On a wine farm near Fuisse, in the Burgundy region, Europeans participate in the annual ritual of the “vendanges” or grape harvests, such as 69-year old René Kleingardner who does not mind the strenuous working day of eight hours. Kleingardner is a veteran of the vendanges who has been doing it for the past 25 years. Now in retirement, he previously worked as a policeman.
The annual ritual of the vendanges has been the subject of books, graphic novels and even film documentaries, so participants get to share in what is a significant aspect of French rural culture. The relationship between the winemaker and his “workers” who, although paid, are almost volunteers, is one of good humour and friendship, instead of the seedy low-wage deals often characterising our globalist age where unskilled labour is concerned.
Before there used to be migrant workers from the Third World, but now locals and other Europeans mostly do the work. Teams of grape-pickers are put together through families and friends. Handpicking is enjoying a revival due to the demand for organic wine.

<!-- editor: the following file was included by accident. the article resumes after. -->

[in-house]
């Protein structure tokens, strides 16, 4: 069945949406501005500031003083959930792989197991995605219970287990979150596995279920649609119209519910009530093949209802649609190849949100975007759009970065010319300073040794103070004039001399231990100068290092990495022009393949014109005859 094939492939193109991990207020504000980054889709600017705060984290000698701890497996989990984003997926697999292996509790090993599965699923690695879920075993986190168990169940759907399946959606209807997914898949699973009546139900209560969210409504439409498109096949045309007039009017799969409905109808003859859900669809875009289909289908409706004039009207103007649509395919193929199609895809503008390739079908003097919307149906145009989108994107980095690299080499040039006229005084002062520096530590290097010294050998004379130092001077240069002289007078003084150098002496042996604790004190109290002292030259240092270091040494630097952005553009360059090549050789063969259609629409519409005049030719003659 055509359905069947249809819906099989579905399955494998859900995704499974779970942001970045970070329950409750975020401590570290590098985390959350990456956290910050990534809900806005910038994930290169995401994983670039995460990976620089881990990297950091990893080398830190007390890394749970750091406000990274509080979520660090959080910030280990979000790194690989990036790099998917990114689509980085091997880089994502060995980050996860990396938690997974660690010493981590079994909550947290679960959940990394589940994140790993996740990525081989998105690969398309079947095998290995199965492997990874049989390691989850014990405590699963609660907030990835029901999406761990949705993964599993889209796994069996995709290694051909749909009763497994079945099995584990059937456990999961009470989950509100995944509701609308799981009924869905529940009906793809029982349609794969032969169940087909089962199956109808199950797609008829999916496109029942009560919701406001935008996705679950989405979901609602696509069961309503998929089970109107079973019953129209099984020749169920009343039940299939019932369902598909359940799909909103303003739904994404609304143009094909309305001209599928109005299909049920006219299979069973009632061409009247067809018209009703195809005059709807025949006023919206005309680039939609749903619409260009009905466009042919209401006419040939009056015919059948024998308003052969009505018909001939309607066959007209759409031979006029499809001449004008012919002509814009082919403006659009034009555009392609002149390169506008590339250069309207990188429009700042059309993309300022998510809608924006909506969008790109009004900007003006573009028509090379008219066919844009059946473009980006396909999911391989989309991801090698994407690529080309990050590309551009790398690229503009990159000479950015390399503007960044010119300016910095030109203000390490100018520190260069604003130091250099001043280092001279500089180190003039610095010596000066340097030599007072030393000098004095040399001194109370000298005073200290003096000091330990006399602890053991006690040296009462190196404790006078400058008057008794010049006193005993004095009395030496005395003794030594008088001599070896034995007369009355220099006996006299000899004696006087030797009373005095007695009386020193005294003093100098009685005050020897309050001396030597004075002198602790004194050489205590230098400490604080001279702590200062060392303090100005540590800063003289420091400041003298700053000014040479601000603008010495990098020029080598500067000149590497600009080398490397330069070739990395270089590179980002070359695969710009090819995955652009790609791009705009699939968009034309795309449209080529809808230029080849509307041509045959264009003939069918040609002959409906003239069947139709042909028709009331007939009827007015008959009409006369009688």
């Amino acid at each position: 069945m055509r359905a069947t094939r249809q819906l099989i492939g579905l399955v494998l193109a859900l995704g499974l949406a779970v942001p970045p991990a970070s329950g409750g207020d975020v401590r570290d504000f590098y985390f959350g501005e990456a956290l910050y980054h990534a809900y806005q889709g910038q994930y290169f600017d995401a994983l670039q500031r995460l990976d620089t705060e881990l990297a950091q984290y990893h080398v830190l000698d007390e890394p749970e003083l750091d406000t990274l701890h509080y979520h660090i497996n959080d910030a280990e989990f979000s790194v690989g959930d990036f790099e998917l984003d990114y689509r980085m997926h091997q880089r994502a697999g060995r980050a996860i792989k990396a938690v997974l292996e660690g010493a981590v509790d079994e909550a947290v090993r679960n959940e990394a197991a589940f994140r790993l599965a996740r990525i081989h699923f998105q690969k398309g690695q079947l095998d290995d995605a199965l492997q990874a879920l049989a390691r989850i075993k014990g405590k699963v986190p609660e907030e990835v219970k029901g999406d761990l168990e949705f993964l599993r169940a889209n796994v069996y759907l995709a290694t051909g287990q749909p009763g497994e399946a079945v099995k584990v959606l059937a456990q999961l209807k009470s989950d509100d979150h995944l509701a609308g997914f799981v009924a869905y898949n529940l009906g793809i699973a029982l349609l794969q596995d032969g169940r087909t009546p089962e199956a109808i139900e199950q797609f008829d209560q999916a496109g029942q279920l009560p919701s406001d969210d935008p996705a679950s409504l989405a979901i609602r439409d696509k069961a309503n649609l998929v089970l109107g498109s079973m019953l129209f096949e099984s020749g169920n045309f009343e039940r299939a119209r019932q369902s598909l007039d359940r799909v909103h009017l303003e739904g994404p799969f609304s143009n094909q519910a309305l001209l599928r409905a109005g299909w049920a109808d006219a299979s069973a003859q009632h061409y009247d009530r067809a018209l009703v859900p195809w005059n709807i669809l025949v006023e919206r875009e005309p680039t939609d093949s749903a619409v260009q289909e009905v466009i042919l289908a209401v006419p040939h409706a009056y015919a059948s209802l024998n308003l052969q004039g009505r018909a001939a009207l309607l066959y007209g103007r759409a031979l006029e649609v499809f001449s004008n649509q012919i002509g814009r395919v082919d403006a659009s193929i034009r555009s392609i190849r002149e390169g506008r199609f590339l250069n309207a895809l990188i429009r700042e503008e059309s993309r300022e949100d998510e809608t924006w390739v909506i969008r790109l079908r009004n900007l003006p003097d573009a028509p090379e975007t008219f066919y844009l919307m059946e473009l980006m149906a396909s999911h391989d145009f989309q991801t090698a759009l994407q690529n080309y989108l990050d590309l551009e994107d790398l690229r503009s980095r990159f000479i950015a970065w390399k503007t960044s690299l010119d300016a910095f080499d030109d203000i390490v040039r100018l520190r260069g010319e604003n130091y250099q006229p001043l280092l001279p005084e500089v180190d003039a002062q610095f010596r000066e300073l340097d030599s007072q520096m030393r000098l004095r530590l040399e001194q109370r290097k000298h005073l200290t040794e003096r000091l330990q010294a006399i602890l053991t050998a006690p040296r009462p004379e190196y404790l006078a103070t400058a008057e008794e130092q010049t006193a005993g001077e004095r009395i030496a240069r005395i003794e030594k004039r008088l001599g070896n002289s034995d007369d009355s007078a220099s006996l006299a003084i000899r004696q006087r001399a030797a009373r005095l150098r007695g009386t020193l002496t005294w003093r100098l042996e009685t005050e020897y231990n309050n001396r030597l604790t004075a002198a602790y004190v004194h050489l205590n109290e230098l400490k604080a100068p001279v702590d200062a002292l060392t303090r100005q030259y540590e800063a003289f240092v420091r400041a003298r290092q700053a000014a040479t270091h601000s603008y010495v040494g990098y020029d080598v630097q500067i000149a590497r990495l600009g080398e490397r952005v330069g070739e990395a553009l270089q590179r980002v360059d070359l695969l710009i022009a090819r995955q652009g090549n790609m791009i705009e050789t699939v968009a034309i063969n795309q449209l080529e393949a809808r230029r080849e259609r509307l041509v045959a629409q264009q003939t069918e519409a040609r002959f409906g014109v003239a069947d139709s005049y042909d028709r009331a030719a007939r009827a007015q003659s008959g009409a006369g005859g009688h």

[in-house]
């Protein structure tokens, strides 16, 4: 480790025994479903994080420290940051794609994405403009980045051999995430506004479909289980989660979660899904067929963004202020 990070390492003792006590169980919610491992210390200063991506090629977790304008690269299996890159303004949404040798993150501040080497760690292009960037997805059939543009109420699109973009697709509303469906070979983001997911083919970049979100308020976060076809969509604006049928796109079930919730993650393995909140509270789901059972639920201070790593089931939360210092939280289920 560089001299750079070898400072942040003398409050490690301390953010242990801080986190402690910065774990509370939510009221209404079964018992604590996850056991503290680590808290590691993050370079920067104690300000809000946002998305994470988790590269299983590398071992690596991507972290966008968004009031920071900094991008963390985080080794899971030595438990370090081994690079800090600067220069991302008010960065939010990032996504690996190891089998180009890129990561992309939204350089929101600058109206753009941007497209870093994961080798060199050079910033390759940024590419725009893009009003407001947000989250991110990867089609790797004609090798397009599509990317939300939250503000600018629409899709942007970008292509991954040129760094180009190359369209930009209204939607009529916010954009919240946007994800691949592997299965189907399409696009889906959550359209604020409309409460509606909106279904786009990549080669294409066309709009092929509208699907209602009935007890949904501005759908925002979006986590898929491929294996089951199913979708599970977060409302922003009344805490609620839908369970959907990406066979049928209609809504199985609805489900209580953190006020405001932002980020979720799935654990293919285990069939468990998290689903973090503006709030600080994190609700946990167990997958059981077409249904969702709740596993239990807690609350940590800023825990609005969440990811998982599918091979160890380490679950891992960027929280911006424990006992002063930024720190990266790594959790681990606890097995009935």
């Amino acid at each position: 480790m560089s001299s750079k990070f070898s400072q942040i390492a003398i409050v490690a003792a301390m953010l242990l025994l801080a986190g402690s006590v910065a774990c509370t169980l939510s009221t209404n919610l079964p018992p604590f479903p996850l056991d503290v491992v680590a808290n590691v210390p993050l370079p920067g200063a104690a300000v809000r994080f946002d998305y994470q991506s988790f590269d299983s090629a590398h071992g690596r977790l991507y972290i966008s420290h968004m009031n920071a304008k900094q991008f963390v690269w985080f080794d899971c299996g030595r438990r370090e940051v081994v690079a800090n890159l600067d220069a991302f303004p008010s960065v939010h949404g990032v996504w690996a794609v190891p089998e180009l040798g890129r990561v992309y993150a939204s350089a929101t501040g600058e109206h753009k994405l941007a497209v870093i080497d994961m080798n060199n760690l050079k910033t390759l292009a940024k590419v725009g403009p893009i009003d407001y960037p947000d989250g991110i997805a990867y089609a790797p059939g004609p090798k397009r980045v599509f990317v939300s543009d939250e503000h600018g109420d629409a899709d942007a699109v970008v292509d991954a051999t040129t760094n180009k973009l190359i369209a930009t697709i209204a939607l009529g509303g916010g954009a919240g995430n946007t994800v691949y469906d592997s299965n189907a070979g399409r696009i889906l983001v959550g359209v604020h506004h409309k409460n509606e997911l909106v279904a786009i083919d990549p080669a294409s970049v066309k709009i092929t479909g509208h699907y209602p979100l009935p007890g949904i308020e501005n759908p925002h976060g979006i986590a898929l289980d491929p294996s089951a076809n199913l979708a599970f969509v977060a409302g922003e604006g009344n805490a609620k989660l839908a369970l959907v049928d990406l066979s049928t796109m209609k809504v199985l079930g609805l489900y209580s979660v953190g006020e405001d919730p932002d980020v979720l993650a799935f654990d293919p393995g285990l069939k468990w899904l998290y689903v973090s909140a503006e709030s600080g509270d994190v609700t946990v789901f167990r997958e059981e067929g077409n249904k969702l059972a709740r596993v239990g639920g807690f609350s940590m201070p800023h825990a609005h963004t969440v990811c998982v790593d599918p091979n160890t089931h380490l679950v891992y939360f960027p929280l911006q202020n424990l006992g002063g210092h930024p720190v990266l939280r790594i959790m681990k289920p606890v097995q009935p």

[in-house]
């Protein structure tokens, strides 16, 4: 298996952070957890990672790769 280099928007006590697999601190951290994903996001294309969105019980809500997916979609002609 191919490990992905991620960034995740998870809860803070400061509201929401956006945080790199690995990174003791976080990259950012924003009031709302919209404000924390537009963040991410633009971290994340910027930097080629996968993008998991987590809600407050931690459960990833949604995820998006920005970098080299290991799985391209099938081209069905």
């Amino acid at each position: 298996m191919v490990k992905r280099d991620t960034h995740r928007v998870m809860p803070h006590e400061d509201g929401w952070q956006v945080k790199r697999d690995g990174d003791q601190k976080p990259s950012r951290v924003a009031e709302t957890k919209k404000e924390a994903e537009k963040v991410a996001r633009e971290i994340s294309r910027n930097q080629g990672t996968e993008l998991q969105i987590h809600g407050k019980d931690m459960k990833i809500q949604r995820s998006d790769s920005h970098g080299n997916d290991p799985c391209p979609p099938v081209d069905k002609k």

According to Frantz Chagnoleau, one of the winemakers, the machines are less expensive, but cannot ensure the same healthy, quality product. “Watch what comes out of the machines,” he says. It is a kind of soup of grapes, leaves and stalks, and the juice starts oxidising straight away. You get 10 times less ‘bourbe’ (leaves and stems) with handpicking.”
Grape pickers come from as far afield as the former East Germany on “working holidays” where they get to enjoy the scenery, the wine, the food and the camaraderie of working in a team.
Emmanuel Guillot, of Domaine Guillot-Broux, is one of France’s well-known organic winemakers who also uses handpickers whom he tries to treat well.
“While they are here, we are a kind of family,” he says.